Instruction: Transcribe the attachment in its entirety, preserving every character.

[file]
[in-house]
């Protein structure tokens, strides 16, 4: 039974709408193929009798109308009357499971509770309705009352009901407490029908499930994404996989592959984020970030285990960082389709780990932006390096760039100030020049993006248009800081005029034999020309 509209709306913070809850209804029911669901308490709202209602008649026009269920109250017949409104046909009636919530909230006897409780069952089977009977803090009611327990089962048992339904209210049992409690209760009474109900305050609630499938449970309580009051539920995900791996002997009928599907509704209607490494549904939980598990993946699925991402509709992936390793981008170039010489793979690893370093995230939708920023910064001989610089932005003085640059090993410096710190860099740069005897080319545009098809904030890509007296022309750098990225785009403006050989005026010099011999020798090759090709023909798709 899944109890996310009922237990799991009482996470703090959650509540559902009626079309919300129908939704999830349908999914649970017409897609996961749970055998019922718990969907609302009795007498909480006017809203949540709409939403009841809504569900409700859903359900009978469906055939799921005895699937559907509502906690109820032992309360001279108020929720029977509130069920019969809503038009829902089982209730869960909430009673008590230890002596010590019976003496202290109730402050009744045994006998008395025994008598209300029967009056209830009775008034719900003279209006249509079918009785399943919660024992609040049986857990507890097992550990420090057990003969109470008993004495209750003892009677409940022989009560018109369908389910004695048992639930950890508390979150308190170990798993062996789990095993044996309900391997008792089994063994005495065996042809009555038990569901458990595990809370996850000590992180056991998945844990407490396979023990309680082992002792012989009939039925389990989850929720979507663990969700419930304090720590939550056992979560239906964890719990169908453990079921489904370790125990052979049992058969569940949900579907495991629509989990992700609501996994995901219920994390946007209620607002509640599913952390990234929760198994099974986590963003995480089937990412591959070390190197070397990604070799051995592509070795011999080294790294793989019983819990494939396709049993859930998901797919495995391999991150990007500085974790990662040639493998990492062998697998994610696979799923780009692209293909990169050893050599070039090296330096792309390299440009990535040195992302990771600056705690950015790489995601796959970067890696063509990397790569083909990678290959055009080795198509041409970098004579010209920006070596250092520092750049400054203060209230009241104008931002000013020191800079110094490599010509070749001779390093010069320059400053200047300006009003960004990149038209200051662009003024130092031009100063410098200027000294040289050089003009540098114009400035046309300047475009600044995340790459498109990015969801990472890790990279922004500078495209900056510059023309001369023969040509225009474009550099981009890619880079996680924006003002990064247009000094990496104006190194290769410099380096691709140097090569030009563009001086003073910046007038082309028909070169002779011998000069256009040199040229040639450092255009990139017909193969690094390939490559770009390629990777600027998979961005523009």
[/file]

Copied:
[in-house]
């Protein structure tokens, strides 16, 4: 039974709408193929009798109308009357499971509770309705009352009901407490029908499930994404996989592959984020970030285990960082389709780990932006390096760039100030020049993006248009800081005029034999020309 509209709306913070809850209804029911669901308490709202209602008649026009269920109250017949409104046909009636919530909230006897409780069952089977009977803090009611327990089962048992339904209210049992409690209760009474109900305050609630499938449970309580009051539920995900791996002997009928599907509704209607490494549904939980598990993946699925991402509709992936390793981008170039010489793979690893370093995230939708920023910064001989610089932005003085640059090993410096710190860099740069005897080319545009098809904030890509007296022309750098990225785009403006050989005026010099011999020798090759090709023909798709 899944109890996310009922237990799991009482996470703090959650509540559902009626079309919300129908939704999830349908999914649970017409897609996961749970055998019922718990969907609302009795007498909480006017809203949540709409939403009841809504569900409700859903359900009978469906055939799921005895699937559907509502906690109820032992309360001279108020929720029977509130069920019969809503038009829902089982209730869960909430009673008590230890002596010590019976003496202290109730402050009744045994006998008395025994008598209300029967009056209830009775008034719900003279209006249509079918009785399943919660024992609040049986857990507890097992550990420090057990003969109470008993004495209750003892009677409940022989009560018109369908389910004695048992639930950890508390979150308190170990798993062996789990095993044996309900391997008792089994063994005495065996042809009555038990569901458990595990809370996850000590992180056991998945844990407490396979023990309680082992002792012989009939039925389990989850929720979507663990969700419930304090720590939550056992979560239906964890719990169908453990079921489904370790125990052979049992058969569940949900579907495991629509989990992700609501996994995901219920994390946007209620607002509640599913952390990234929760198994099974986590963003995480089937990412591959070390190197070397990604070799051995592509070795011999080294790294793989019983819990494939396709049993859930998901797919495995391999991150990007500085974790990662040639493998990492062998697998994610696979799923780009692209293909990169050893050599070039090296330096792309390299440009990535040195992302990771600056705690950015790489995601796959970067890696063509990397790569083909990678290959055009080795198509041409970098004579010209920006070596250092520092750049400054203060209230009241104008931002000013020191800079110094490599010509070749001779390093010069320059400053200047300006009003960004990149038209200051662009003024130092031009100063410098200027000294040289050089003009540098114009400035046309300047475009600044995340790459498109990015969801990472890790990279922004500078495209900056510059023309001369023969040509225009474009550099981009890619880079996680924006003002990064247009000094990496104006190194290769410099380096691709140097090569030009563009001086003073910046007038082309028909070169002779011998000069256009040199040229040639450092255009990139017909193969690094390939490559770009390629990777600027998979961005523009």